Monday, November 27, 2017
The Manufacturing Process of Carousel Rides
a carousel builder receives an order, he works with the customer to determine the size of the machine based on cost and maintenance considerations. Most carousels today may be built from scratch or from refurbished mechanisms. In either case, today's maker must be a metal fabricator with a shop to concoct the metal pieces. Traveling carousels can also be manufactured with little variation from those fixed in place except that the steel center pole is hinged so it will fold in half to be transported in a van. All the other pieces can be broken down by two men in about 3 hours and carried in a truck including a platform made in sections and the horses that have the metal hangers removed from them.
3.The romance of the carousel rides with its animals, however, and the auction prices of up to $60,000 per horse for antique ponies have brought a new awareness to the importance of equipping a new carousel with the genuine article. Amateur carvers and woodworkers have also been attracted to the carving of carousel critters; and body blocks that include the body, head and neck, tail, and legs can be purchased in various sizes for carving.
4. Assuming the carousel builder is carving a wooden horse from scratch, he chooses a size and weight suitable to the overall design of the carousel and selects an appropriate artistic design. This may be based on a theme for the carousel or on the customer's favorite historic model. The outside of the carousel animal is called the "romance" side and is seen by onlookers. This display side is usually more ornately decorated than the inside. Many of the original carousel designers made full-scale sketches of their horses so that details were properly conceptualized and scaled and so that several carvers could work on parts of the same horse. Today, one-eighth scale models are sometimes made for the designer's models and the customer's approval.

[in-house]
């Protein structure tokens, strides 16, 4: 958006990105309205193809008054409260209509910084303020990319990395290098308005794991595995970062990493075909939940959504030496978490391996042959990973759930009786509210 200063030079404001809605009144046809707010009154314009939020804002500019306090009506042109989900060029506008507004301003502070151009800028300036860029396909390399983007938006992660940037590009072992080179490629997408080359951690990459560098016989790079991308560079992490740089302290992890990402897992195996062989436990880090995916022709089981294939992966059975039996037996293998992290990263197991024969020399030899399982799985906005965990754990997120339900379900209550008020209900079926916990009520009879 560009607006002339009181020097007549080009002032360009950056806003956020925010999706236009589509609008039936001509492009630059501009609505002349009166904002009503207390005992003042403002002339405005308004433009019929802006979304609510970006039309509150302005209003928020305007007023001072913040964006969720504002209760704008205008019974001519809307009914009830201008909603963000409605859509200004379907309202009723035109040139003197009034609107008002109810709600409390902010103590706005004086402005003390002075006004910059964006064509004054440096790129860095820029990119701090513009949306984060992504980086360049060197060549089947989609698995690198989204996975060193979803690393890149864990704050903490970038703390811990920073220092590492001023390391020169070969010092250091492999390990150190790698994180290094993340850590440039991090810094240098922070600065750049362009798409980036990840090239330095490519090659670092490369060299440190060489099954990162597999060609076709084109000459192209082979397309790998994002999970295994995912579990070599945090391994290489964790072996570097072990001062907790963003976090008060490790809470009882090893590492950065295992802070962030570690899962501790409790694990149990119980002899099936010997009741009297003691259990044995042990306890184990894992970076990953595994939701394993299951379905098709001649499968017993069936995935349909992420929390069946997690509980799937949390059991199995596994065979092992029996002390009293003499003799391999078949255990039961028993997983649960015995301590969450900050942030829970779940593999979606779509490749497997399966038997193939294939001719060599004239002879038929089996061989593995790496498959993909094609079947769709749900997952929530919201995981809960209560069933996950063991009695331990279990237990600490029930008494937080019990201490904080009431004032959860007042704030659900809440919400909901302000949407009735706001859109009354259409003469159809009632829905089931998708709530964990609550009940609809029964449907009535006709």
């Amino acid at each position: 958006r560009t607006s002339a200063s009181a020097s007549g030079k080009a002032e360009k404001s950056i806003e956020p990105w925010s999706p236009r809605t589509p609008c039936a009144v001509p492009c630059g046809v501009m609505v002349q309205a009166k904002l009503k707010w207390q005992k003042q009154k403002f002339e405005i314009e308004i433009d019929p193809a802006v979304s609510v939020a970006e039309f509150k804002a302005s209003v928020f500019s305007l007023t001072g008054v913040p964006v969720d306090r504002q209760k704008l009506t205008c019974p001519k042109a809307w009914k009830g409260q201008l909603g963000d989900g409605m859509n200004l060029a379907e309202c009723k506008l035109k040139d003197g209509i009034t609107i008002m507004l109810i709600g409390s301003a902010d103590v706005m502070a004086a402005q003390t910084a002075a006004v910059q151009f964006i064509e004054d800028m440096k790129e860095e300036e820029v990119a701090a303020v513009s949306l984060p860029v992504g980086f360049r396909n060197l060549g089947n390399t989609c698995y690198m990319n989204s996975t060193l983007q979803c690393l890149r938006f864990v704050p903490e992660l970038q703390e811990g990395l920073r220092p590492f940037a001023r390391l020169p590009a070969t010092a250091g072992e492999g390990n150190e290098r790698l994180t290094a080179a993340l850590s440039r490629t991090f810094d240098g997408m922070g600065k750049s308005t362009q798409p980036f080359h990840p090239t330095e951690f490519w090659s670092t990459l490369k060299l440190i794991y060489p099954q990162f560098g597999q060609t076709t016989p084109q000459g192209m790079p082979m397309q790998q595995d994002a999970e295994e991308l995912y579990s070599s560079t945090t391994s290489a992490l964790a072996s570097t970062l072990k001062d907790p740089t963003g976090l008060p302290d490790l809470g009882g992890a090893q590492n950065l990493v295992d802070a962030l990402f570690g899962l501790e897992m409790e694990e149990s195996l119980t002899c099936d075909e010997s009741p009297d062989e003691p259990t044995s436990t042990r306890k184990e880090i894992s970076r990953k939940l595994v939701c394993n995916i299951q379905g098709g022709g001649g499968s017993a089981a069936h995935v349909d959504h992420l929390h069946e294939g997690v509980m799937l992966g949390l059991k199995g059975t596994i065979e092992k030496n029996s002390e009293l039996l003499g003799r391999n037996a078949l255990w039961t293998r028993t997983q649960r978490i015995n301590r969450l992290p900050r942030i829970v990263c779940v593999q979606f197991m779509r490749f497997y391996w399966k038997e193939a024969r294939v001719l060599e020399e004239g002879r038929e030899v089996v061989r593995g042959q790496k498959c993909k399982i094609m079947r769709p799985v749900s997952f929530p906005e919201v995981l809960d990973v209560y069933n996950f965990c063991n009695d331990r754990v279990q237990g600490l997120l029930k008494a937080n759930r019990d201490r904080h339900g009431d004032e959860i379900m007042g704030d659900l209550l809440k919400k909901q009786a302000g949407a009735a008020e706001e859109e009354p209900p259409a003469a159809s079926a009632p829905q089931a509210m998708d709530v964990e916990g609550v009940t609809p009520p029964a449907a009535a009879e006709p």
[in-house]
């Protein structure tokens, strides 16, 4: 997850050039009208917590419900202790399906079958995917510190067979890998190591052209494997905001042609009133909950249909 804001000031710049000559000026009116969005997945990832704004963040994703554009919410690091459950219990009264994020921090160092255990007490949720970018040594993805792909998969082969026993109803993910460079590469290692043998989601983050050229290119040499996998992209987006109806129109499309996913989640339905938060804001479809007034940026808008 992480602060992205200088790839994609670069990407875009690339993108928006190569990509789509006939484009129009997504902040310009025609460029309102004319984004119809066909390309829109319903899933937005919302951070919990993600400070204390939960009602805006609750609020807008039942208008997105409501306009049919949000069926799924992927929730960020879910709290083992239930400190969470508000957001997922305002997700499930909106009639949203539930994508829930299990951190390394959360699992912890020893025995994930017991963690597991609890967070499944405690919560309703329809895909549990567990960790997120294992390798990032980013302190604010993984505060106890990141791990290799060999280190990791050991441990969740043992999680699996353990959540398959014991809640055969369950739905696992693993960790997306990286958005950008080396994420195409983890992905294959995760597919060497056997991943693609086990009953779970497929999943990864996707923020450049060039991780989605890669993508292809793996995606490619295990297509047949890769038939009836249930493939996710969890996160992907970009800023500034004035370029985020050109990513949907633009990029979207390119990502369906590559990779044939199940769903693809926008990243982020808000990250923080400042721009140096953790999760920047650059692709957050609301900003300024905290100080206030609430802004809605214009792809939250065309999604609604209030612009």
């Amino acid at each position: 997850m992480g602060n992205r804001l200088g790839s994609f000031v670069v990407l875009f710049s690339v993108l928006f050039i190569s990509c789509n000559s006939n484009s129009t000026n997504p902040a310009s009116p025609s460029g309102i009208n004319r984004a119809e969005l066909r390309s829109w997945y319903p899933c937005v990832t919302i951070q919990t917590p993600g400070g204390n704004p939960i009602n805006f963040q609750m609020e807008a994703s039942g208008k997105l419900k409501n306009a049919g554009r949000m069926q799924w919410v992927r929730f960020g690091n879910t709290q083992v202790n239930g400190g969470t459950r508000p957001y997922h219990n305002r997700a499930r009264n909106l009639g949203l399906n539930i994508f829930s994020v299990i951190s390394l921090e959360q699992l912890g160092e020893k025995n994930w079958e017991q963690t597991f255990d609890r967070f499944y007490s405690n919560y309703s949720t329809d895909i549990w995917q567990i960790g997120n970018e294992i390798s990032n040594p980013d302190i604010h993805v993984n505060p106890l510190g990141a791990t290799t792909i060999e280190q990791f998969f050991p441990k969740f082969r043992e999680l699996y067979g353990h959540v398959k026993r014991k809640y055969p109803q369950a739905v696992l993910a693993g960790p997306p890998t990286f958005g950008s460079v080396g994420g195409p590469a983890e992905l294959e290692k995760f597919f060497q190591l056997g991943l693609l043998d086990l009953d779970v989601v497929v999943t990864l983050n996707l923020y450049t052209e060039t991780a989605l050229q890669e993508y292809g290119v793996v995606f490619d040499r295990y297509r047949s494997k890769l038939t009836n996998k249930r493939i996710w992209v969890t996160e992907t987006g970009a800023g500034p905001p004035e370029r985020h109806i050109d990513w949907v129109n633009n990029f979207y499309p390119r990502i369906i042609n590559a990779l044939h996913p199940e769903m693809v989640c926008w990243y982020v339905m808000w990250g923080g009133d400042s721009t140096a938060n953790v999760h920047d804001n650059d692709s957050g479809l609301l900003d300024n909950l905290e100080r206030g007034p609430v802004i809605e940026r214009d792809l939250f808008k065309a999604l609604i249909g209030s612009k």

5.Full-scale paper patterns are glued to pieces of basswood to cut the body, legs, and other parts. Basswood is used because it is hard and close-grained, and the grain must run the length of the part for strength. A jigsaw or coping saw is used to cut the parts, and the parts are glued together to form the carving block. In the old days, the "glue-up" was done by a skilled craftsman who was an expert at the types of glue, amounts, and pressures required to prepare the carving block.
6.Each carver has his own preferences for how to proceed with carving. Many start by using the paper patterns still glued to the animal to rough-cut the shapes, a process called boasting. Detailed carving follows, and this is usually done without reference to patterns but with a sense of the wood grain and the artistic creation that has been trapped in the wood. The completed carving block is sanded, and sometimes other small details are glued on. If the animal is for display, rather than for a working carousel, a base or stand suitable to the size and configuration of the beast is also made. A footrest is also made for each animal (unless it has stirrups or other substitutes), and these are carved and painted to match the animal. Preparation of a carousel animal up to the painting stage typically takes about 35 hours per animal.
7.The carved horse is stained, primed and painted, and varnished to suit the design of the carousel. Platforms are painted to complement the carving, but overhangs are sometimes brightly colored to highlight the details of both the overhangs and the animals. Traditionally, the animals are painted bright colors, and the paints are chosen for durability and safety as well as appearance. Removal of old paint may be one of the most time-consuming tasks in refurbishing old animals; some have as many as 30 coats of paint that have filled the finely carved details. Dappling, addition of gold or silver leaf, placement of horsehair tails, and burnishing of metallic leaf provide other touches of realism and elegance. Rhinestones and other jewels are often added to the romance side of the finished horse.
Source from : http://www.madehow.com/Volume-4/Carousel.html#ixzz4zgmzAICl
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